- Tags : Assess Opportunity | Identify Suppliers | Negotiate | Set Strategy
By: Michael Keating, Senior Editor for Government Product News and Contributing Editor for American City and County
Reach out to your legal and finance team is one piece of advice from Terry McKee
Terry McKee, IT and Procurement Director at Knoxville's (Tenn.) Community Development Corporation (KCDC) provided Government Product News with his views on suggested best practices for cooperative buys. McKee has been in public management for a combined 29 years in the Knox County Schools and the Knox County government.
KCDC is the public authority for Knoxville and Knox County. The agency also serves as the redevelopment agency for Knoxville’s city government. The organization manages and rents more than 3,700 units across more than 20 properties and manages the application process and distribution of 4,000 Section 8 vouchers.
It’s critical, says McKee, that public buyers talk to their legal and finance teams to make sure the co-op contract under consideration meets requirements in their particular state. He says, while many states have now authorized the use of co-ops, not all have, and many have imposed restrictions. One example, says McKee is that while the Tennessee state government allows the use of cooperative contracts, they may not be used for several specific goods and services, including:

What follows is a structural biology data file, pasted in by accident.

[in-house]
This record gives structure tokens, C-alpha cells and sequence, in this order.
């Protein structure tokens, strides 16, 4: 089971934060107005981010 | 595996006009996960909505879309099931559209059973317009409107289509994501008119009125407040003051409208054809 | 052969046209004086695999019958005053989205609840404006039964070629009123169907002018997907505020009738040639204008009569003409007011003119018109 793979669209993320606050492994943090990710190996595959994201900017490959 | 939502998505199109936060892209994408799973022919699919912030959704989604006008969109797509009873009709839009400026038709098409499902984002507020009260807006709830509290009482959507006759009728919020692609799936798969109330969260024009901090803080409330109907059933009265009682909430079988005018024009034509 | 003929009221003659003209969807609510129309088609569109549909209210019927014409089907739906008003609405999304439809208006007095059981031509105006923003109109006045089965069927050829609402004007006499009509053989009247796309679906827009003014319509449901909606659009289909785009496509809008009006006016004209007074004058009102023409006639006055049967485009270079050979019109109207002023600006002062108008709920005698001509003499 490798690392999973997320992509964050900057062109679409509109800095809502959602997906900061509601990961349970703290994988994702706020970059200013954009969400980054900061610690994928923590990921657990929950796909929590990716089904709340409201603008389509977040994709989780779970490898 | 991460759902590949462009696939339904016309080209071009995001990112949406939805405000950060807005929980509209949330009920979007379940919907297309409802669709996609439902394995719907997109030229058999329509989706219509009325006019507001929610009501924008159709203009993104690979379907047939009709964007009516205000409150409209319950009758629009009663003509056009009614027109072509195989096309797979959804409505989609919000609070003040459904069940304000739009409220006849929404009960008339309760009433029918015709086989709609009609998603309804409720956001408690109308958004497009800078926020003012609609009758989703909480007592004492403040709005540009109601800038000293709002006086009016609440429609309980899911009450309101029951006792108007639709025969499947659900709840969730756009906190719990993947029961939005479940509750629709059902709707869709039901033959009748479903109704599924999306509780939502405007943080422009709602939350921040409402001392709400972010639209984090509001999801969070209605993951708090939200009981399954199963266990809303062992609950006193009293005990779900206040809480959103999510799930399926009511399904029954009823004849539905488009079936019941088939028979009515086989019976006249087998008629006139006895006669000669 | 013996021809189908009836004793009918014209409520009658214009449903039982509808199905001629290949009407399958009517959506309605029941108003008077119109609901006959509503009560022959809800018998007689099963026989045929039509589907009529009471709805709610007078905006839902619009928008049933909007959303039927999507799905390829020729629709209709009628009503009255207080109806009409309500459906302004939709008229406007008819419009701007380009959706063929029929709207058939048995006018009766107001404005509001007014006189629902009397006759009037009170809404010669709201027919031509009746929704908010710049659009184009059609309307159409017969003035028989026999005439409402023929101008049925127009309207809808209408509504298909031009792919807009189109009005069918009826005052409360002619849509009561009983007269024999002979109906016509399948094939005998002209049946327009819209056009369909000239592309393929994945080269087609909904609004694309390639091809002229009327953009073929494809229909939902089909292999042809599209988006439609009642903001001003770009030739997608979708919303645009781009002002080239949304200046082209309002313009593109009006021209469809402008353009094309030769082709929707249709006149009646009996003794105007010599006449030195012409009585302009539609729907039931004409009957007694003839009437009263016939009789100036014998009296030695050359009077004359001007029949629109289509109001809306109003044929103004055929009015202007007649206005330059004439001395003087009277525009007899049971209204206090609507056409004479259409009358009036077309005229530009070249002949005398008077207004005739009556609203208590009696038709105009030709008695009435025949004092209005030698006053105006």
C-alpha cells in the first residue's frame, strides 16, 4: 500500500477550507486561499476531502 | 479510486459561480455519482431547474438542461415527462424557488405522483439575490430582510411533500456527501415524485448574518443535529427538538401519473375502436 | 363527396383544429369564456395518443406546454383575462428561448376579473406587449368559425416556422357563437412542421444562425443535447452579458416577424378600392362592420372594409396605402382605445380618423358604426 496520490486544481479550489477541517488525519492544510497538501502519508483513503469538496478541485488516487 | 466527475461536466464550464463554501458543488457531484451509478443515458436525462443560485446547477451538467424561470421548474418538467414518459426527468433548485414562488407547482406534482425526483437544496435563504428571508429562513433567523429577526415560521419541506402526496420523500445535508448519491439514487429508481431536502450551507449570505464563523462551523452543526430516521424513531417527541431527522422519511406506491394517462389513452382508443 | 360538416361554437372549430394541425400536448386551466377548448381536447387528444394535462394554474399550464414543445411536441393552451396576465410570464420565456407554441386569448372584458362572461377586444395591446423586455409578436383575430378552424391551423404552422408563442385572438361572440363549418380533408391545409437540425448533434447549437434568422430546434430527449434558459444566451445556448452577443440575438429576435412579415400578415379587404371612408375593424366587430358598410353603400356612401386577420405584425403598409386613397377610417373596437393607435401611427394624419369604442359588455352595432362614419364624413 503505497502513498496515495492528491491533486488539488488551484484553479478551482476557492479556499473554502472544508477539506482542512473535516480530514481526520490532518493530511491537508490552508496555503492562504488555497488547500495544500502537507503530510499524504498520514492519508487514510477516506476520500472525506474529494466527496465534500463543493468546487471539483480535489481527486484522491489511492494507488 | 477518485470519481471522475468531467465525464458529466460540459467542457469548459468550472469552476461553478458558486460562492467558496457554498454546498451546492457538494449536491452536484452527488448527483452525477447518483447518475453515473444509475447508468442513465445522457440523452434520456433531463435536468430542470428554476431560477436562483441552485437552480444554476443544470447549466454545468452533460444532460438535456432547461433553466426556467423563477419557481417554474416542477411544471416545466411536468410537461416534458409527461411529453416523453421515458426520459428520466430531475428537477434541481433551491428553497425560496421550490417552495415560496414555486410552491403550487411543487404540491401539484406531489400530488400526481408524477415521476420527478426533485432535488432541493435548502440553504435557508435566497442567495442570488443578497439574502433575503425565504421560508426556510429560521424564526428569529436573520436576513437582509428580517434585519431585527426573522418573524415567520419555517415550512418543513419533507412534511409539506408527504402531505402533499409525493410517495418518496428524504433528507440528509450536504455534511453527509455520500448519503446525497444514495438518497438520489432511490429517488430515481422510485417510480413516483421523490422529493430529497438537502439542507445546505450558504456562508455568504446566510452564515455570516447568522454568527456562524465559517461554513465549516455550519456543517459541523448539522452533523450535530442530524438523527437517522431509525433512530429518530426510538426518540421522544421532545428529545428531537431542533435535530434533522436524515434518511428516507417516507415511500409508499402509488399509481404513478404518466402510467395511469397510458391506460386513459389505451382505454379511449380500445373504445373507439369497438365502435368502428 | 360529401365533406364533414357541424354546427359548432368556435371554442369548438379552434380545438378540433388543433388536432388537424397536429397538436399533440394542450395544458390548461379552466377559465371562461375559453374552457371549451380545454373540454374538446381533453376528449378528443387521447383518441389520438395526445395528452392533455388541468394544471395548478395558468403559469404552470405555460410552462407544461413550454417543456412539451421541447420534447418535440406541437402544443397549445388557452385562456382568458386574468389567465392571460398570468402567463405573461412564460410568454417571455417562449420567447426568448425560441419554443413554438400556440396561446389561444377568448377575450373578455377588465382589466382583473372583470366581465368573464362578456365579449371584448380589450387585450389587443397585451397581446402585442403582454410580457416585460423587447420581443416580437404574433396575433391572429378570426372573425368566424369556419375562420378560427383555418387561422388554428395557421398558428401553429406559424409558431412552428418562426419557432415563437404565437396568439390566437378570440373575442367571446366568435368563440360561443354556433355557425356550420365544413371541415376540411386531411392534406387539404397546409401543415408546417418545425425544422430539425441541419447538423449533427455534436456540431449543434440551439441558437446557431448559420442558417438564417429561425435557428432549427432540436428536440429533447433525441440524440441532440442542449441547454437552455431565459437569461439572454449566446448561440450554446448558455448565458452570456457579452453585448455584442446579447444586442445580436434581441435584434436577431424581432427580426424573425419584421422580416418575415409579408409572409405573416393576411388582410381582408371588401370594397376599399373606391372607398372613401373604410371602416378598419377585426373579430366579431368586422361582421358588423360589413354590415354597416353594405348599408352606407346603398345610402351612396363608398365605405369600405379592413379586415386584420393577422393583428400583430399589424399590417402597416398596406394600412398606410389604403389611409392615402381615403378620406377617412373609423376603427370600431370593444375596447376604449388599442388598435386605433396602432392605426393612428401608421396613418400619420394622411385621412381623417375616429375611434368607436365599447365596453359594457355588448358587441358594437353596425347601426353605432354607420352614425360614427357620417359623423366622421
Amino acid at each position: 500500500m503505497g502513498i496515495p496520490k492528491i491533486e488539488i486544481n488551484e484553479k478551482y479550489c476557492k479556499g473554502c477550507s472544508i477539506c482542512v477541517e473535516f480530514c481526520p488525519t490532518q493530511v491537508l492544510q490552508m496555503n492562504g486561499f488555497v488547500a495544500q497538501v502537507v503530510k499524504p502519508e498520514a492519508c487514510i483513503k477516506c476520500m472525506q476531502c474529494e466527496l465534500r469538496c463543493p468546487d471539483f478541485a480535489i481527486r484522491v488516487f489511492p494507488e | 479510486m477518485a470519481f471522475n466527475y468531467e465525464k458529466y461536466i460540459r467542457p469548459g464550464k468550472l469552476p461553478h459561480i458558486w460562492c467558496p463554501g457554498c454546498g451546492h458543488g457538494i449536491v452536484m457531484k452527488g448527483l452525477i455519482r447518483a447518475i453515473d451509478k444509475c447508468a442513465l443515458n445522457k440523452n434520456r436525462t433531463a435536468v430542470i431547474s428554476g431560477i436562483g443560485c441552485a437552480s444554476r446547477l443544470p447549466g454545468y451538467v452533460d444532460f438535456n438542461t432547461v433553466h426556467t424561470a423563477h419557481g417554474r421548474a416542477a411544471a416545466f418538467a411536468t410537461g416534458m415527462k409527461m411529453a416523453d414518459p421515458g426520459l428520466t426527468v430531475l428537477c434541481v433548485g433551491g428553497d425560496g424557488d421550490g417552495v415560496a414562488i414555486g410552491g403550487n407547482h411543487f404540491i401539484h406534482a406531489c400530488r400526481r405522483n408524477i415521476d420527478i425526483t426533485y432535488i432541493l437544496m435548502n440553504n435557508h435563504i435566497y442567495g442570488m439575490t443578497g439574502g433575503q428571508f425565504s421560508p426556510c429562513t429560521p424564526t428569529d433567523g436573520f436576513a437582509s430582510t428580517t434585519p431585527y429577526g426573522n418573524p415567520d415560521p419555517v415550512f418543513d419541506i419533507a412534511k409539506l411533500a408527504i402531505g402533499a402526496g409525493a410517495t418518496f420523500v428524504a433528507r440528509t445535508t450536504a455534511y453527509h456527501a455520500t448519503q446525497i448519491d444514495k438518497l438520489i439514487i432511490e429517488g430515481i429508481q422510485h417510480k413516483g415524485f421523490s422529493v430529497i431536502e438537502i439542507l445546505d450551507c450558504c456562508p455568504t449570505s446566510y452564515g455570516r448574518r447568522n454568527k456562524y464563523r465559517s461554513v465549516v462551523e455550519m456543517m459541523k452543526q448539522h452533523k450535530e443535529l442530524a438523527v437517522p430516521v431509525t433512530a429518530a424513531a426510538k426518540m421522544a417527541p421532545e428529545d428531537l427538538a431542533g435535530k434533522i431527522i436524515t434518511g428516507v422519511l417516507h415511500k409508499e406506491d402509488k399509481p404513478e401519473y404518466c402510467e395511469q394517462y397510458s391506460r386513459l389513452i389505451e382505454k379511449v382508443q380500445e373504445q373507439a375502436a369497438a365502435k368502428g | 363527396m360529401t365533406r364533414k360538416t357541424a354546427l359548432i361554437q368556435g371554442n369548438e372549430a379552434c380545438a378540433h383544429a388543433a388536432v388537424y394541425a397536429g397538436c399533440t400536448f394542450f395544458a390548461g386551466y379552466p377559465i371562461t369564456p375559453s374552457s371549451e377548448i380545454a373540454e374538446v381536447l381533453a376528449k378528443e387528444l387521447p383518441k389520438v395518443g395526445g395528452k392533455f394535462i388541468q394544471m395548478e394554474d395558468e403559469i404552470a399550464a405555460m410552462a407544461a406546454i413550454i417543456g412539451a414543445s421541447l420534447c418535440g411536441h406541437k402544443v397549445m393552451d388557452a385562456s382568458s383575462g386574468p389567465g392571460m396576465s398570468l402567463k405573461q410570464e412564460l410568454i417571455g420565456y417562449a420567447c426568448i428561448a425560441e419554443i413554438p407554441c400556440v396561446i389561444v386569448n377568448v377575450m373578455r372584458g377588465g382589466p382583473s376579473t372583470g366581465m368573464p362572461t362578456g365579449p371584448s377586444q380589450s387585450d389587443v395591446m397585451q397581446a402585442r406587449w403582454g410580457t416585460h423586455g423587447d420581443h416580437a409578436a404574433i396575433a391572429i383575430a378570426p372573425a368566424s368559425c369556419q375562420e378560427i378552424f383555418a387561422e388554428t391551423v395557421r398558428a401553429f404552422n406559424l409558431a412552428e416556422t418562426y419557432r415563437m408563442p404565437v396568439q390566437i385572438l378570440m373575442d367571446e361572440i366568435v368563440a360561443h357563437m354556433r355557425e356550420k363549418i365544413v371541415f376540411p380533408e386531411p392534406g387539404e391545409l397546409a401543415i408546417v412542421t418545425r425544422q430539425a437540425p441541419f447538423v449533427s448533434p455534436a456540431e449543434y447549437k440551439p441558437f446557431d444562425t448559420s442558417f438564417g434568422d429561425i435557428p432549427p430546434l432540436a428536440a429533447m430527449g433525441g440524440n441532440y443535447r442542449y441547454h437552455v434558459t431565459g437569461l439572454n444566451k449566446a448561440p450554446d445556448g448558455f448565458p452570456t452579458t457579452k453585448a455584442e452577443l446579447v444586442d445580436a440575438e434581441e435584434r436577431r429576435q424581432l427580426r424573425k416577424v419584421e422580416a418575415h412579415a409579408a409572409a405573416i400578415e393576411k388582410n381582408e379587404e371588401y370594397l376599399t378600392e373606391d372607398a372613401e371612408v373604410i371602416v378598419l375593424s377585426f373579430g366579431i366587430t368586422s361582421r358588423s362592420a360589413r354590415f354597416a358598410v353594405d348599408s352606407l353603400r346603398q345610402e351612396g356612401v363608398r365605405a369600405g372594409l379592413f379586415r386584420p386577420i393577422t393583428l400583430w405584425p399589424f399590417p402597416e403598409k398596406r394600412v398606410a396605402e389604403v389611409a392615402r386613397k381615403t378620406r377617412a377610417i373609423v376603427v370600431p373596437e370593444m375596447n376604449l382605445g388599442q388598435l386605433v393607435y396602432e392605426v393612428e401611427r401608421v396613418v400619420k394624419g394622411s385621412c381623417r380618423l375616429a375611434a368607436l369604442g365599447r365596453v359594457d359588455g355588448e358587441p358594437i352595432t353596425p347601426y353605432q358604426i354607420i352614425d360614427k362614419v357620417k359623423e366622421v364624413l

- Construction above $25,000
- Architectural/Engineering Services
- New motor vehicles (there are some qualifiers)
- Construction equipment
Another legal issue to be examined, McKee says, is whether or not a government entity is allowed to use another government’s cooperative contract if there was no specific mention of cooperative purchasing in the document...
Click here to learn more best practices from Procurement Director, Terry McKee.